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USCIS Texas Service Center Withdraws Unjustified Fraud Decision. By Roger Algase

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Around the beginning of June, 2014, I posted a series of comments relating to a determination made by the USCIS Texas Service Center that one of my clients had allegedly committed fraud or willful misrepresentation in connection with an I-140 self-petition for EB-1 extraordinary ability classification. The fraud finding was made without the slightest justification, without any prior notice or opportunity to rebut the charges, and was based on an egregious mischaracterization of the evidence in the case. See, for example, my ilw.com comments for June 6, 2014 and June 9, 2014.

I am happy to report that after my filing appropriate motions, the TSC, though a different examiner, has now issued a new decision specifically finding that there was no basis for the fraud determination and withdrawing that decision, while reopening the entire case in order to give the petitioner an opportunity to submit more evidence of eligibility for the requested EB-1 benefit.

I want to express my sincere thanks and appreciation to New York Senator Kirsten Gillibrand and her immigration counsel, Michael Eatroff, for their help in bringing this matter to the attention of a TSC supervisor. Their help was invaluable in having the TSC review and withdraw the unsupported fraud accusation, which could have destroyed the career in the US of someone who only "fault" was producing work which leading experts in the person's field have judged to be of extraordinary ability, as well as making an important original contribution to the field in question.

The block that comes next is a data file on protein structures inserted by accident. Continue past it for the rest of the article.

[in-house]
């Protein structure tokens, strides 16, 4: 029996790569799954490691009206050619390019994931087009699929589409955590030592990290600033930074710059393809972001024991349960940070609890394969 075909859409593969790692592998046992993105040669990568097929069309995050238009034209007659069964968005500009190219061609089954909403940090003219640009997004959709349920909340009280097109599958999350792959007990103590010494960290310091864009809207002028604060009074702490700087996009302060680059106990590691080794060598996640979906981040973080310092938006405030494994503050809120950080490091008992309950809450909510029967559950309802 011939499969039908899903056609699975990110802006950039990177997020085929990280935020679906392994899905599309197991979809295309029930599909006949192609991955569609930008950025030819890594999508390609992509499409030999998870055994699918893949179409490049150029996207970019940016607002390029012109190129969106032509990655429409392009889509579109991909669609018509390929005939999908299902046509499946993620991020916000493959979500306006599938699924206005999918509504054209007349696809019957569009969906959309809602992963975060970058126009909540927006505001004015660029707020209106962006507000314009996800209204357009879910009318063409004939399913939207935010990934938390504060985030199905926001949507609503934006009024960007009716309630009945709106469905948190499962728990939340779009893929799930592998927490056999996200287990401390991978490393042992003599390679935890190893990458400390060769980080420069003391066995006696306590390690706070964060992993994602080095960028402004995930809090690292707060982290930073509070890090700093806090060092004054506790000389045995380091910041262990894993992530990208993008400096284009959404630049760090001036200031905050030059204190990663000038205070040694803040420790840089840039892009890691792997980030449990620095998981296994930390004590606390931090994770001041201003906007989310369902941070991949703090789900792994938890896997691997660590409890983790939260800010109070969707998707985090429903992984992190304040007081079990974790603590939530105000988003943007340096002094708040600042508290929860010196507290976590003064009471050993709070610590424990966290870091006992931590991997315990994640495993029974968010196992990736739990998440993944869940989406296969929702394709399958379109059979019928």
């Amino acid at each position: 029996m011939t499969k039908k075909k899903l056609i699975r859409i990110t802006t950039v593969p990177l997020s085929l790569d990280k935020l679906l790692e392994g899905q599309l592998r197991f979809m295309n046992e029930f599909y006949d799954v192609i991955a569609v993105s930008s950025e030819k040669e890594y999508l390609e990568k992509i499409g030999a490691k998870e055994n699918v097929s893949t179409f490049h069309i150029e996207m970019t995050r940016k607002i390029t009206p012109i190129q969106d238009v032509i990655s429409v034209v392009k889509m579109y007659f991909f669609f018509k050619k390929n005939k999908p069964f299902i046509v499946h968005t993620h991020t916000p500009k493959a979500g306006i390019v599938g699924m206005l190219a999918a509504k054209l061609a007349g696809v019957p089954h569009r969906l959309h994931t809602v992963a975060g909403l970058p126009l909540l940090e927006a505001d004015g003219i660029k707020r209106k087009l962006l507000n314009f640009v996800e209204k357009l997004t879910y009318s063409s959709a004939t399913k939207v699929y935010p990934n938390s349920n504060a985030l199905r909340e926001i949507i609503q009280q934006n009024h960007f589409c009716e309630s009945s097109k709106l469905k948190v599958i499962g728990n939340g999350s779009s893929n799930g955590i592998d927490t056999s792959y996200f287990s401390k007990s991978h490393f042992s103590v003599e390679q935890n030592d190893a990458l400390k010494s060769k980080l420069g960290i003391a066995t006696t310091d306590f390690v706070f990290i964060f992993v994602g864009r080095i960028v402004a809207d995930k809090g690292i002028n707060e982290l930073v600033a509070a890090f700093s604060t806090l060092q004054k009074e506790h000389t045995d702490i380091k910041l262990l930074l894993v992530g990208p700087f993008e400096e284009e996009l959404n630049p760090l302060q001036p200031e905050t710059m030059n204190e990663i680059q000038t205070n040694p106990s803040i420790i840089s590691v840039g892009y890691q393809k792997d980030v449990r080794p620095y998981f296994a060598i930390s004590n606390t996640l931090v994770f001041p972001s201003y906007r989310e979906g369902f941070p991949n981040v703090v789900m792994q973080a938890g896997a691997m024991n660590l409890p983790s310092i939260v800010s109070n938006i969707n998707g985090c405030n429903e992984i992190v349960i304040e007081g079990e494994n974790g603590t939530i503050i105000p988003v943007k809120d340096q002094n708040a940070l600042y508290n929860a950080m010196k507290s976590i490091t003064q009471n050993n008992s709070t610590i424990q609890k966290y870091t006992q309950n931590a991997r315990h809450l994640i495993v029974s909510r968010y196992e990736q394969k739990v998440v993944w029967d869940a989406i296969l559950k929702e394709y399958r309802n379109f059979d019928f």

I also want to commend and express my appreciation to the Texas Service Center for its willingness to take a closer look at the facts of the case and for issuing a new decision which should ensure that this petition will be decided on the actual merits rather than on the basis of entirely misplaced accusations of wrongdoing.
______________________________
Roger Algase is a New York lawyer and a graduate of Harvard College and Harvard Law School. He has been practicing employment-based and family-based immigration law for more than 30 years.

His practice is concentrated in H-1B and O-1 work visas, J-1 training visas, and green cards through labor certification and extraordinary ability, as well as through opposite or same sex marriage. His email address is algaselex@gmail.com

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Updated 08-30-2014 at 09:23 PM by ImmigrationLawBlogs

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Comments

  1. federale86's Avatar
    Sounds like political pressure rather than facts determined this outcome.
  2. ImmigrationLawBlogs's Avatar
    federale86's ignorant and irresponsible comment is based on total lack of knowledge of the actual facts of this case. If there was any political pressure, it would have come from superiors of the officer who made this unsupported fraud finding to look for any possible pretext for revoking the previous petition approval.

    This would have been entirely in keeping with the Obama administration's "culture of no" regarding employment based immigration petitions in general.

    The TSC has yet to make a final decision about whether the petitioner has met all the complex and strict legal requirements for EB-1 extraordinary ability classification. Thanks in large part to the Senator's office's intervention, I am confident that the final adjudication will be fair and based only on the evidence, whichever way it turns out.

    But the TSC has, correctly and justly, finally determined that there was no evidence of fraud or misrepresentation in this case. This issue never had the slightest foundation in fact and should never have been raised by the TSC at all.

    Roger Algase
    Attorney at Law
    Updated 08-12-2014 at 02:25 PM by ImmigrationLawBlogs
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